On May 16, 2016, the Supreme Court of the United States decided Spokeo, Inc. v. Robins, No. 13-1339, vacating the decision of the Ninth Circuit and remanding to the Ninth Circuit to consider the “concrete-injury” requirement for standing under Article III of the Constitution.
Spokeo operates an online “people search engine” that people can use to search for information about other people. Robins alleged that Spokeo was disseminating incorrect information about him—specifically, that he was married, had children, was in his 50s, had a job, was relatively affluent, and held a graduate degree, when none of those things was true.
Robins sued Spokeo, alleging that Spokeo willfully violated the Fair Credit Reporting Act (FCRA) by publishing inaccurate information about him—a violation that would enable Robins to recover (among other things) either actual damages or statutory damages of $100 to $1,000 per violation, and possibly punitive damages. The district court dismissed his complaint, concluding that Robins had not suffered a sufficient injury in fact to satisfy the standing requirement of Article III of the Constitution. But the Ninth Circuit reversed, holding that Robins had adequately alleged injury in fact because he alleged violations of his own statutory rights, and not just the statutory rights of others. The Ninth Circuit commented that “the violation of a statutory right is usually a sufficient injury in fact to confer standing.”
The Supreme Court concluded that the Ninth Circuit’s standing analysis was incomplete, and accordingly vacated and remanded the case to the Ninth Circuit for further proceedings. The Court explained that to show injury in fact, a plaintiff must show that he suffered a “concrete and particularized” invasion of a legally protected interest. The Court concluded that the Ninth Circuit addressed the requirement that injury be “particularized,” but not the additional requirement that injury be “concrete.” The fact that Robins alleged that Spokeo violated his own statutory rights, and not just the statutory rights of other people, goes to the particularization requirement. But concreteness is different: a concrete injury “must actually exist” and must be “‘real,’ and not ‘abstract.’” The Court explained that a concrete injury could be tangible or intangible, and that history and practice are instructive in determining whether an asserted intangible injury is sufficiently concrete. “[I]t is instructive to consider whether an alleged intangible harm has a close relationship to a harm that has traditionally been regarded as providing a basis for a lawsuit in English or American courts.” The Court also explained that Congress could “elevate to the status of legally cognizable injuries concrete, de facto injuries that were previously inadequate in law.” But the Court clarified that a plaintiff would not necessarily satisfy the concreteness requirement whenever a statute grants a person a right to sue: a plaintiff must always show a concrete injury, even in the context of a statutory violation. In short, the Court concluded, Congress could not “erase Article III’s standing requirements by statutorily granting the right to sue to a plaintiff who would not otherwise have standing.”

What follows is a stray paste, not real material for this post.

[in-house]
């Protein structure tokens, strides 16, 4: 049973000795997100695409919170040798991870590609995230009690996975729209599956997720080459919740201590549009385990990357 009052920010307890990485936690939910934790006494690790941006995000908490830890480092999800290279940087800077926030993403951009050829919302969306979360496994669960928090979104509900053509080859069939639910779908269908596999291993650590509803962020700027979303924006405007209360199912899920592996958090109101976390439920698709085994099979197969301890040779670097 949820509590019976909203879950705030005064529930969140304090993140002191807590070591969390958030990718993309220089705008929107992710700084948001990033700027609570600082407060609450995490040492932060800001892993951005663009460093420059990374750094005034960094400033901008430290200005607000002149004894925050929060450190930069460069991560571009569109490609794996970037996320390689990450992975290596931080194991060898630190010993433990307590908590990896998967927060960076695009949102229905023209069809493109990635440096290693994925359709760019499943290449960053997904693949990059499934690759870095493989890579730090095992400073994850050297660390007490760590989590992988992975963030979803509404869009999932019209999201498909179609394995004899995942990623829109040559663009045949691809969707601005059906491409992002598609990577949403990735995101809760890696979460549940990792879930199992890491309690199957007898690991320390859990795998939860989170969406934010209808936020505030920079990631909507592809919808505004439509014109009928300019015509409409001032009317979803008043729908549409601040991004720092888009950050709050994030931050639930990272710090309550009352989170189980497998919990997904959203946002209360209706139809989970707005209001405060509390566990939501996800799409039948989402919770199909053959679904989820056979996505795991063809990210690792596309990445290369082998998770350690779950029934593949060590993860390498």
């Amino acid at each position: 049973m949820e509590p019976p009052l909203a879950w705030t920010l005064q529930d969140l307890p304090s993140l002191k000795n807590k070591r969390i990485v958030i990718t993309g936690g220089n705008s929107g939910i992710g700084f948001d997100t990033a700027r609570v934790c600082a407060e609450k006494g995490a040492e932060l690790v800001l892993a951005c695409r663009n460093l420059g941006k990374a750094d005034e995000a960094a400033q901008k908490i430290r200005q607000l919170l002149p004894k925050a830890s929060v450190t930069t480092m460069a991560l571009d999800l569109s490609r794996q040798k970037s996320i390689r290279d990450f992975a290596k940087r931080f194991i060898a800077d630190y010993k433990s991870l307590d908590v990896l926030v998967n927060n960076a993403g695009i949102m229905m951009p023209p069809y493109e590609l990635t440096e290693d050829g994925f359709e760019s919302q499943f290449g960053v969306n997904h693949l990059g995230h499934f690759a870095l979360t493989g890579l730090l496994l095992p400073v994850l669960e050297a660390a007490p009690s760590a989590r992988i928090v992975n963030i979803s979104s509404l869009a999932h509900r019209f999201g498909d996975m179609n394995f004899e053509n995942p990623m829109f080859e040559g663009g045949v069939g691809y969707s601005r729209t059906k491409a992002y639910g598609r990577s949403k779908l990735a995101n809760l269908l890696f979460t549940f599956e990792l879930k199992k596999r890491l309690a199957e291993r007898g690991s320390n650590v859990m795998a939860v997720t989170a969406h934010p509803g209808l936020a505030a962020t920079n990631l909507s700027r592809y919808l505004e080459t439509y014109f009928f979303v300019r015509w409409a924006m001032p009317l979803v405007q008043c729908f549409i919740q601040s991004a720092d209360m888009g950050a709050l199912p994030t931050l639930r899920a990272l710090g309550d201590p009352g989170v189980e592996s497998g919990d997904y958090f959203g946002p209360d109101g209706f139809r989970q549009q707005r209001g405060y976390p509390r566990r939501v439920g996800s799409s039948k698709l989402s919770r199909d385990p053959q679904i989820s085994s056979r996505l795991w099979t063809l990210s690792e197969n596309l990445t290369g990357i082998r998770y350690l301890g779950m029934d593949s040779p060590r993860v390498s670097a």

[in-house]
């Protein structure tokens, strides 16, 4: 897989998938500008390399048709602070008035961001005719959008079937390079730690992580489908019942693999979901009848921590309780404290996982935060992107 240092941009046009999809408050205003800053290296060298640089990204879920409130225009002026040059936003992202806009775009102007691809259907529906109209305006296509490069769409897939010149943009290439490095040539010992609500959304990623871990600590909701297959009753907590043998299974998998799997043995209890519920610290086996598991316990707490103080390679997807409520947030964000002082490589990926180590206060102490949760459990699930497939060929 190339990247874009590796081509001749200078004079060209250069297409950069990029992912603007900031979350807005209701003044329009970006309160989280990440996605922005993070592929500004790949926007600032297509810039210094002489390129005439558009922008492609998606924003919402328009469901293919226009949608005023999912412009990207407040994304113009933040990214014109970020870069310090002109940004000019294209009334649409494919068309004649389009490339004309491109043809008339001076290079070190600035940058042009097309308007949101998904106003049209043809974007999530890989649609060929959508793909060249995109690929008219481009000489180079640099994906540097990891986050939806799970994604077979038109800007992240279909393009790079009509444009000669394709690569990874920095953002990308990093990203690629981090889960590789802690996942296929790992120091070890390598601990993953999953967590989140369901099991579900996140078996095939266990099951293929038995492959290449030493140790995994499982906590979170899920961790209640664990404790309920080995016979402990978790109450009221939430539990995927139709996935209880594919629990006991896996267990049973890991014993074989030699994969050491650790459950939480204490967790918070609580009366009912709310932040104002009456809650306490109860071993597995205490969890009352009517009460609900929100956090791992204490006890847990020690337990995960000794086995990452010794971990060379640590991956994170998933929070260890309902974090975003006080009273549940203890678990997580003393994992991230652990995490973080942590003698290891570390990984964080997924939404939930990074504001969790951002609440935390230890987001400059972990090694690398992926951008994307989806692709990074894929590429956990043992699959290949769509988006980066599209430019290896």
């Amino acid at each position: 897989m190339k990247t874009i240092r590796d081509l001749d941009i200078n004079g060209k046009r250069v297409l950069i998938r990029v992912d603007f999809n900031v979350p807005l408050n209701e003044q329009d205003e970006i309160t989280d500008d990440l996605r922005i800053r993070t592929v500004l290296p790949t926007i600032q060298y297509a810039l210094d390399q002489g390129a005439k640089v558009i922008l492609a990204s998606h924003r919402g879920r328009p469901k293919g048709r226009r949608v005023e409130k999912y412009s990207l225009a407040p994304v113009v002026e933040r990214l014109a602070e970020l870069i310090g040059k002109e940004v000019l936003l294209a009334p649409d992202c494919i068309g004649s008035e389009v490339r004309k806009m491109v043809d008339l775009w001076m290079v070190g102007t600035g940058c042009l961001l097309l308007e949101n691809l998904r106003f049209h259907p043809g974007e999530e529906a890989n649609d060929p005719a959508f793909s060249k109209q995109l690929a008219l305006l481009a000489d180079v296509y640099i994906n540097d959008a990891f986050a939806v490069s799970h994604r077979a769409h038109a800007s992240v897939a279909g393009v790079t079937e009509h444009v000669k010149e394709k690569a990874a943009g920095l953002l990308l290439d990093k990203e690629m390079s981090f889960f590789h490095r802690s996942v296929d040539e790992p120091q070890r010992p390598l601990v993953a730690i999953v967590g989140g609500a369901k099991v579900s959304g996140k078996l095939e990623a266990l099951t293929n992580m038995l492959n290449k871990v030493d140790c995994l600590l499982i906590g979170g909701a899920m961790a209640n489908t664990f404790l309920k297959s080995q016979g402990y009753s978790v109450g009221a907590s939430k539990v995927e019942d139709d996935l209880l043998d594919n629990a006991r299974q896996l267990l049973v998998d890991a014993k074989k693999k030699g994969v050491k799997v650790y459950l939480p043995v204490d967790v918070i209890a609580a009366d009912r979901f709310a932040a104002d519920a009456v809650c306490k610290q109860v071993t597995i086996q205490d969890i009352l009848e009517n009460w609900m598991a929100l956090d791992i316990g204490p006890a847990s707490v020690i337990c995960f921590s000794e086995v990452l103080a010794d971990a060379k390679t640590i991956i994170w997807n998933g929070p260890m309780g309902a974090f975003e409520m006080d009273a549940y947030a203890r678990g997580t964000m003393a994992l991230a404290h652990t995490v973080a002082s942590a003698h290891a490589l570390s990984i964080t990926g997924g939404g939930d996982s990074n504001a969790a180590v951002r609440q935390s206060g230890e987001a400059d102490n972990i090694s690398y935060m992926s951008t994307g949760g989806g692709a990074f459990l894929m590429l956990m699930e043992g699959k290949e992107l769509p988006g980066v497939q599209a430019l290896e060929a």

As applied to Robins, these rules meant that Congress could seek through the FCRA to curb the dissemination of false consumer information by adopting procedures designed to decrease that risk, but Robins could not satisfy the requirements of Article III simply by alleging a procedural violation.
The Court vacated the Ninth Circuit’s decision and remanded the case for the Ninth Circuit to address “whether the particular procedural violations alleged in this case entail a degree of risk sufficient to meet the concreteness requirement” of Article III. The Court expressed no view on whether Robins had satisfied the Article III requirements, and left that decision to the Ninth Circuit on remand.
Justice Alito delivered the opinion of the Court, in which Chief Justice Roberts, and Justices Kennedy, Thomas, Breyer, and Kagan joined. Justice Thomas filed a concurring opinion. Justice Ginsburg filed a dissenting opinion, in which Justice Sotomayor joined.